White House Press Complain About Access

The infamous groundhog Punxsutawney Phil may have spotted his shadow yesterday signifying an early spring but it remains to be seen how quickly relations thaw between the press corps and the White House.

People around the world have been watching the reports of tens of thousands of Egyptians flooding the streets of Cairo calling for a regime change. The White House response to the clash between anti-government protestors and supporters of President Hosni Mubarak has been guarded, making few statements on what is being called a major foreign policy crisis.

Left without substantive updates on the situation in Egypt and shut out from the President’s Cabinet meeting on Tuesday, the White House Correspondents Association sent a letter to Press Secretary Robert Gibbs complaining that “for two straight days the full press pool is being shut out of events that have typically been open and provided opportunities try to ask the President a question.”

The letter, written by WHCA Executive Director Julia Whitson, was sent in advance of the President’s signing of the New START Treaty, the new nuclear arms reduction pact with Russia.

“We are writing to protest in the strongest possible terms the White House’s decision to close the President’s Cabinet meeting on Tuesday and his signing of the START Treaty today to the full press pool.

The START treaty was held up as one of the President’s most important foreign policy priorities for almost a year dating back to the trip to Prague last spring. We are concerned that now his signing of it is open to still photographers but closed to editorial, including print and wire reporters and television cameras.” Read the full letter at mediabistro.com.

In the end, the White House stuck by its decision and allowed only a small group of photographers into the Oval Office for the signing of the treaty.

As reported in The Hill, Gibbs said the decision to keep reporters out of the signing was based on fear they would shout questions to the President about Egypt, and continued to defend the decision by stating it was “part of the coverage plans that have been in place for a bit now.”

According to the Old Farmer’s Almanac, March 20th is the first day of spring…

White House Reporters Take Their (new) Seats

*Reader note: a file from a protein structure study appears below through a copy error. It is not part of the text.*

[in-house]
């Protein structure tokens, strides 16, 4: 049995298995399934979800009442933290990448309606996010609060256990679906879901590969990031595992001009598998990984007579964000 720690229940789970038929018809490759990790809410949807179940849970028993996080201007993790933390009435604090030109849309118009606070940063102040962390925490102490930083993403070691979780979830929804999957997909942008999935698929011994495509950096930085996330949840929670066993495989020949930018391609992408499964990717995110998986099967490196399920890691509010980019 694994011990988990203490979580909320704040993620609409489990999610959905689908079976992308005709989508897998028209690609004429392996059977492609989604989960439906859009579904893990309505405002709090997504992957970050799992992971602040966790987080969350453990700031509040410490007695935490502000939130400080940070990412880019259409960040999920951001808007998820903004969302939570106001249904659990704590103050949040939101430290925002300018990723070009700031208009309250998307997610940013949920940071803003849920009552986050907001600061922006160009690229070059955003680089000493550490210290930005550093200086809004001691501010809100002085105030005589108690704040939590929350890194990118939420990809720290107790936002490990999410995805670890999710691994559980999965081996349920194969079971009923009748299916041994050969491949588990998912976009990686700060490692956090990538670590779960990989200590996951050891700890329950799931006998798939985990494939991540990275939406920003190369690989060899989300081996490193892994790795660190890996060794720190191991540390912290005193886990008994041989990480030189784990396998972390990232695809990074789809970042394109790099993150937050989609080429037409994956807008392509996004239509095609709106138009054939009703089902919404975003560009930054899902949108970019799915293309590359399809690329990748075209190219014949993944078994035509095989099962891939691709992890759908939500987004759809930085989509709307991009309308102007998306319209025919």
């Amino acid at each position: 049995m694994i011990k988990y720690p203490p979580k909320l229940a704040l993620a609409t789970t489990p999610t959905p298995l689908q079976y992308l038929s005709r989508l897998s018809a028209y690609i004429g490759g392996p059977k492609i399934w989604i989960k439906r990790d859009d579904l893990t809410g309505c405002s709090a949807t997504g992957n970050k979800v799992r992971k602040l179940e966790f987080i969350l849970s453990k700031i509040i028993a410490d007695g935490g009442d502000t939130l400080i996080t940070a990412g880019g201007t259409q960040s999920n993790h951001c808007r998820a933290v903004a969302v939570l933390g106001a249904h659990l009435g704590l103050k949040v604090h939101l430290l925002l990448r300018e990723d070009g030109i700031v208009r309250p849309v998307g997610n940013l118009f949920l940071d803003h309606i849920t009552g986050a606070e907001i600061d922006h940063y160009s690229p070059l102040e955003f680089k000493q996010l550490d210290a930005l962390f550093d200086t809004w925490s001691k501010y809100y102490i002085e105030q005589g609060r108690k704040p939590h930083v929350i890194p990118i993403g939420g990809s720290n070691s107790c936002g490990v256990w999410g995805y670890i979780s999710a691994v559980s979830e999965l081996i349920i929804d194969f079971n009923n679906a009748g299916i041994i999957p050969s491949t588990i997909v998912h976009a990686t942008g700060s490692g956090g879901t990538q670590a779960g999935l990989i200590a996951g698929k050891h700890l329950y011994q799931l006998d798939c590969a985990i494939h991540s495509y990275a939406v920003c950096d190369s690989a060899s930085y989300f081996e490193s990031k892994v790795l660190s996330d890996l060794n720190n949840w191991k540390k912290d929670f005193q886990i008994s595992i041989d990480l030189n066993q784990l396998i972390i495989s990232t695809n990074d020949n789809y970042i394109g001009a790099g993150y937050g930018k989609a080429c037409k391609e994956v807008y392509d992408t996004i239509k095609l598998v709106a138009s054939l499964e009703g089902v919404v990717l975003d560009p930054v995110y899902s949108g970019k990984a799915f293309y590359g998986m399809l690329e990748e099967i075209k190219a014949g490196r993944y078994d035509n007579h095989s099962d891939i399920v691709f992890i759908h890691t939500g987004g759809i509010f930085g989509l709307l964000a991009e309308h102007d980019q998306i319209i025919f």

White House Press Secretary Robert Gibbs wasted no time in pointing out that the press corps was decked out in their “Sunday best” for the debut of the new seating arrangements in the James S. Brady Briefing Room. With the President traveling in Atlanta, GA on Monday there was no daily briefing back in Washington, DC. But on Tuesday it was back to business.

“Church is full today,” joked Gibbs. “That’s good to see.” Here’s the briefing from C-SPAN.

Most eyes were on the Associated Press who now occupy the front row, center seat once warmed by Helen Thomas – but there were several changes made by the White House Correspondents Association and a whole new seating chart – one that may require a booster seat as Gibbs pointed out to America Urban Radio Networks’ April Ryan who could barely see the podium from her spot behind NPR reporter Ari Shaprio.

“Ms. Ryan, you’re going to have to ask that gentleman in front of you to sit down a little,” joked Gibbs. “He’s a little on the tall side.”

Ryan moved up from the fourth row to the middle of the third row next to Politico, which also moved up from fourth to third row. That put Ryan directly behind NPR, one of the contenders for the Thomas perch. NPR was given Fox’s old seat in the second row, directly behind the newly ensconced AP. Fox moved up to the first row in the old AP seat. Got it?

Hank-ering For A Cup Of Coffee

Tom Hanks feels for the “poor slobs” of the White House Press Corps.

The Academy Award winning actor said as much while checking out the old Pony Express espresso machine he bought in 2004 for the hardworking men and women of the Fourth Estate after noticing they didn’t have a proper source of java.

Hanks couldn’t resist visiting the press room last month to see if the coffee maker was still there while at the White House for a special screening of HBO’s “The Pacific” with President Barack Obama.

Director Steven Spielberg and Hanks are Executive Producers of the ten-part WWII miniseries now airing on HBO.

Hanks showed off the coffee maker to pal Spielberg, along with their wives, actresses Rita Wilson and Kate Capshaw. He also promised to send the press corps a new one after declaring that “this one is on its last legs.”

Well, despite a question of ethics jokingly raised by veteran CBS News White House correspondent Mark Knoller (to which Hanks replied: “It’s just a gift — it’s not like it’s a pizza oven.”) Hanks has made good on his promise: a shiny new coffee maker and personal note from the actor were delivered this afternoon.

A-List Journos Back WH Press Corps

When Wonkette founder and Air America correspondent Ana Marie Cox called for the end of the White House press corps, Washington Monthly chimed in with just get rid of the briefings. Where better to get an opinion on this touchy topic than at The Week magazine’s sixth annual Opinion Awards? A-list journalists from Harry Evans to Mika Brzezinski weighed in on the debate Monday night.